Information ministry's former chief inspector sentenced to 34 months in non-custodial rehabilitation

March 13, 2020 - 21:17

The People’s Court of northern Phú Thọ Province yesterday sentenced Đặng Anh Tuấn, former chief inspector of the Ministry of Information and Communications, to 34 months of non-custodial rehabilitation  for his involvement in an online gambling ring.


The defendant Đặng Anh Tuấn listens to the proposed sentences at the first-instance trial in northern Phú Thọ Province. VNA/VNS Photo Trung Kiên

PHÚ THỌ — The People’s Court of northern Phú Thọ Province yesterday sentenced Đặng Anh Tuấn, former chief inspector of the Ministry of Information and Communications, to 34 months of non-custodial rehabilitation for his involvement in an online gambling ring.

Tuấn, 50, was also prohibited from holding any government position for two years after completing his sentence. The order allows him to remain in the community and report regularly to a probation officer.

As stipulated, one day in detention is equal to three days in non-custodial sentence.

The defendant has been held in detention for nearly a year, since April 25, 2019.

At the first-instance trial held in the provincial People’s Court, Tuấn, who has been the ministry’s chief inspector since April 2015, was charged with "abusing positions and powers while performing duties.”

On Thursday, the procuracy proposed jail sentences ranging from 15 to 18 months for Tuấn.

Tuấn was detained for his involvement in the US$420-million online gambling ring with the participation of high-ranking officials.

Former Minister of Information and Communications Trương Minh Tuấn was summoned to provide testimony. However, he asked to remain absent.

The procuracy said it had received Tuấn’s testimony and his absence did not affect the trial.

According to the indictment, an inspection team from the ministry of information and communications had found signs of online gambling being organised back in October 2016.

The team handled three reports, which identified many individuals and businesses providing gambling software involving card games.

Among these were the game portal, led by Phan Sào Nam (former Chairman of the Board of Directors of the VTC Online Telecommunications Co. – VTC Online) and Nguyễn Văn Dương (former Chairman of the Members Council of the Hi-tech Security Development and Investment Co. – CNC).

In the third report, Đinh Tiến Dũng, head of the ministry’s inspection team, said some software had changed portal names and continued operating. He also suggested transferring the documents to the police as these online video game products showed criminal signs.

Tuấn, as chief inspector, did not report the findings to higher authorities. He even suggested the then minister Trương Minh Tuấn stop the inspection. This allowed the violations to continue until they were detected by the police.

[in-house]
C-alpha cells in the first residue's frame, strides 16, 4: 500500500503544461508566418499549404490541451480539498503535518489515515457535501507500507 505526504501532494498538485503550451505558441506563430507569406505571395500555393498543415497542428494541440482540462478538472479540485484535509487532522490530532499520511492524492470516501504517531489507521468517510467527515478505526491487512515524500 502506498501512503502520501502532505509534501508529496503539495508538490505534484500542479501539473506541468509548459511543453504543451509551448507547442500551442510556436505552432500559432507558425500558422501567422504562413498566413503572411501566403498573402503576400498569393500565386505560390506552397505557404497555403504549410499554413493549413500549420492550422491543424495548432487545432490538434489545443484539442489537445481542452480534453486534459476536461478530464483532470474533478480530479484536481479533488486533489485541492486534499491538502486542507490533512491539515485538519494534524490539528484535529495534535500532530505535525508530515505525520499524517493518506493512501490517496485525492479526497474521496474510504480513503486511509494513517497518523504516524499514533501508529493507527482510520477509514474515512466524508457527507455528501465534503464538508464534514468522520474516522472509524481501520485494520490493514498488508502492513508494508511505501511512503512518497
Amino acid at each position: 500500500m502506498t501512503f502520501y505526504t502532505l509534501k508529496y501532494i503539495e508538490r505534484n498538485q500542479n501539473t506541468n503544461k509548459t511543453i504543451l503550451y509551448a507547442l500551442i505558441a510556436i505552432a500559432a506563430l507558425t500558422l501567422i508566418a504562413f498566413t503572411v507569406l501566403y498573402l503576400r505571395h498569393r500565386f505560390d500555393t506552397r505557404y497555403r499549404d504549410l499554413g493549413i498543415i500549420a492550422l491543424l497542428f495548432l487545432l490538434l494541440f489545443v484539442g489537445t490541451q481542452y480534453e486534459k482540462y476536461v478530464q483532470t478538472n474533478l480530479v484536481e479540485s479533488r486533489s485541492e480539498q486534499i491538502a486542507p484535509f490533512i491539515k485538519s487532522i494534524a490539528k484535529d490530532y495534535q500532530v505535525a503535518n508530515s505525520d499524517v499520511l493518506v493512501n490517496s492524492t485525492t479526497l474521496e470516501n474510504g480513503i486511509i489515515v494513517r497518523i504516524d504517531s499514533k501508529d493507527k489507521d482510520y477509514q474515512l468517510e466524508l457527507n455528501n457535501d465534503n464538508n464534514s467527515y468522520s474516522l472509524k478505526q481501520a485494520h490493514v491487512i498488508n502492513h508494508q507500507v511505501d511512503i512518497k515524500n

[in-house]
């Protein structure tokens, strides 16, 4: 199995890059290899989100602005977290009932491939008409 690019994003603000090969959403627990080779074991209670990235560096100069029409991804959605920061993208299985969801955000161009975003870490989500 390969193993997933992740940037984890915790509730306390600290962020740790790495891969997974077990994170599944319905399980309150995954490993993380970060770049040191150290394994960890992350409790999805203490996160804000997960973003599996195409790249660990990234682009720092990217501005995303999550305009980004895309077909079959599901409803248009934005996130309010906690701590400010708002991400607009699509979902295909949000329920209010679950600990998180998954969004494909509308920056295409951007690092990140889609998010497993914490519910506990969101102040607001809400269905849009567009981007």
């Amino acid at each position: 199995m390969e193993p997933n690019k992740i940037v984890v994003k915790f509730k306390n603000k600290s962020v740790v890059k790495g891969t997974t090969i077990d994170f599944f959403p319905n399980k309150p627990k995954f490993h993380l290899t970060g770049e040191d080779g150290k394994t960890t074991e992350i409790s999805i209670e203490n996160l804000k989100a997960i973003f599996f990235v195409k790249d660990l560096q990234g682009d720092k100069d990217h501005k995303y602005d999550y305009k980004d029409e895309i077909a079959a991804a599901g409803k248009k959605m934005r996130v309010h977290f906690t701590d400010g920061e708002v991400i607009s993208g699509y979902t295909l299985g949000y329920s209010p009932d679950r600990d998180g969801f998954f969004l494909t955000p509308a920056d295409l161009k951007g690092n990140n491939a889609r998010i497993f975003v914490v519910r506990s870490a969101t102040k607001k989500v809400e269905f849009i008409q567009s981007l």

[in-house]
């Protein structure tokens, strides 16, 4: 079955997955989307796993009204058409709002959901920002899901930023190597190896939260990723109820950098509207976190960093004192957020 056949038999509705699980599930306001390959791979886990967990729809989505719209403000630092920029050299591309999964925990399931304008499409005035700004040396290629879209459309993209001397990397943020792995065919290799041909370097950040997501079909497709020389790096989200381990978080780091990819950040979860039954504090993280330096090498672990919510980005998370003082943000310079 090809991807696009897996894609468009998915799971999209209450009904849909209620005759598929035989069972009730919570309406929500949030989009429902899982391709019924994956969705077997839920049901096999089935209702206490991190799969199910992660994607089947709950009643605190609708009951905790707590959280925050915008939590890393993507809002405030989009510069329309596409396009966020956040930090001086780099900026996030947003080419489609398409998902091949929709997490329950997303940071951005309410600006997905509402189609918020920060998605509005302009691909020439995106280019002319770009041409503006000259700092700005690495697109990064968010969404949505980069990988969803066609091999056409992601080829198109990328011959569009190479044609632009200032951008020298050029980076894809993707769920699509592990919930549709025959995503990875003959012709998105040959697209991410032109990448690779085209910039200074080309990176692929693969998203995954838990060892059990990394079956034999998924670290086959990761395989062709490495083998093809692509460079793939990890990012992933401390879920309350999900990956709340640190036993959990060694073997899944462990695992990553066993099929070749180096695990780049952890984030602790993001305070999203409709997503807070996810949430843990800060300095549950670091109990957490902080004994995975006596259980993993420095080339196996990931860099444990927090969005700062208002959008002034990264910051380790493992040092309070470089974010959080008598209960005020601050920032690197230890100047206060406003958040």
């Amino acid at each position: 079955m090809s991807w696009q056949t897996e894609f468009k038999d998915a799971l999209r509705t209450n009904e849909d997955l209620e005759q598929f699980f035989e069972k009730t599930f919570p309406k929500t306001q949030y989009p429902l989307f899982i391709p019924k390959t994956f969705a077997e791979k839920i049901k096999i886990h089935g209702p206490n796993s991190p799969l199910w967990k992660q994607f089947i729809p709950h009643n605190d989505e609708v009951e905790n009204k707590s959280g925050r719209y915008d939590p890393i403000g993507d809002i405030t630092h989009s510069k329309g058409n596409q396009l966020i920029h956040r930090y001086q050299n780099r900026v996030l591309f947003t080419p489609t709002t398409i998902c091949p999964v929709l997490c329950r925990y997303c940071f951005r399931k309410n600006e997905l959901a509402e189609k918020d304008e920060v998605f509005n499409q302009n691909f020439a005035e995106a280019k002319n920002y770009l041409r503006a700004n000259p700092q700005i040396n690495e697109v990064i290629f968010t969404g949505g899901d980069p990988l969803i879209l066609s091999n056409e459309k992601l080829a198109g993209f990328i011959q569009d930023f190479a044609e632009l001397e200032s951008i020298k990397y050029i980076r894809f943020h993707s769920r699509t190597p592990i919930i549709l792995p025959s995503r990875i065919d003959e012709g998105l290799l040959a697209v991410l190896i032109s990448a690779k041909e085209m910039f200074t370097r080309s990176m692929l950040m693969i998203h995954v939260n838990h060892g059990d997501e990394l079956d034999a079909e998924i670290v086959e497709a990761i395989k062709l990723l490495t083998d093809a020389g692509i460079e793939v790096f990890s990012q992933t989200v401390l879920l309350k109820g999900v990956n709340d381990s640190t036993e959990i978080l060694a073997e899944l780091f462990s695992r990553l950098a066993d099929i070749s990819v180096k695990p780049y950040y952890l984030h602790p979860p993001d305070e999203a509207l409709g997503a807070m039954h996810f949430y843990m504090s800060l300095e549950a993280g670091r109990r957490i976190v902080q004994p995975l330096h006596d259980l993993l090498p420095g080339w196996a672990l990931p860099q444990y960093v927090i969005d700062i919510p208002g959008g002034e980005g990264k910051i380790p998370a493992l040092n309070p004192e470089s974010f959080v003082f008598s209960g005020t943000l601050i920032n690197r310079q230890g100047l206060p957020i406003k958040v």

According to former minister Tuấn’s testimony, he did not have any policy to stop the inspection into the gambling ring until receiving the report from his subordinate.

In Tuấn’s report sent to the ministry in June 2017, he proposed the inspection last eight months instead of no more than 70 days as stipulated and the inspection team completed its work as the software ended gambling activities.

The procuracy determined that former minister Tuấn’s behaviour showed signs of "irresponsibility and causing serious consequences" but had not yet constituted a crime so legal proceedings against him were not commenced.

In March 2018, the Ministry of Public Security announced a crackdown on online gambling rings through betting or card games in the northern Phú Thọ Province.

Among those card games, Rikvip, which was later renamed, was organised in a sophisticated manner and on a large scale, attracting millions of gamblers betting trillions of đồng.

Rikvip began operations on April 18, 2015 on the websites and, featuring 42 games simulating different forms of gambling. It was renamed in August 2016 and operated as mobile and computer applications.

To join the games, gamblers created accounts and sent money to buy virtual tokens, called RIK, to those accounts through pre-paid telecom cards (Viettel, Mobifone, Vinaphone), game cards (Zing, Gate, Vcoin, Megacard, GoCoin, Vcard), and bank accounts, or directly buy virtual tokens at Rikvip agencies.

After winning or losing games, gamblers could convert RIK into money by selling the tokens to Rikvip agencies or selling pre-paid telecom card numbers and game card numbers, sending money to telephone accounts, or by using payment gateways.

The investigation found that from April 18, 2015 to August 29, 2017, there were 42,956,715 accounts on the Rikvip/ system. Each gambler had an average of three accounts, so the total gamblers could number more than 14 million.

As many as 92 defendants were accused of being involved in a ring that organised online gambling through the card games. They included former Director General of the Ministry of Public Security’s Police General Department Phan Văn Vĩnh and former Director of the ministry’s Hi-tech Crime Police Department Nguyễn Thanh Hóa. — VNS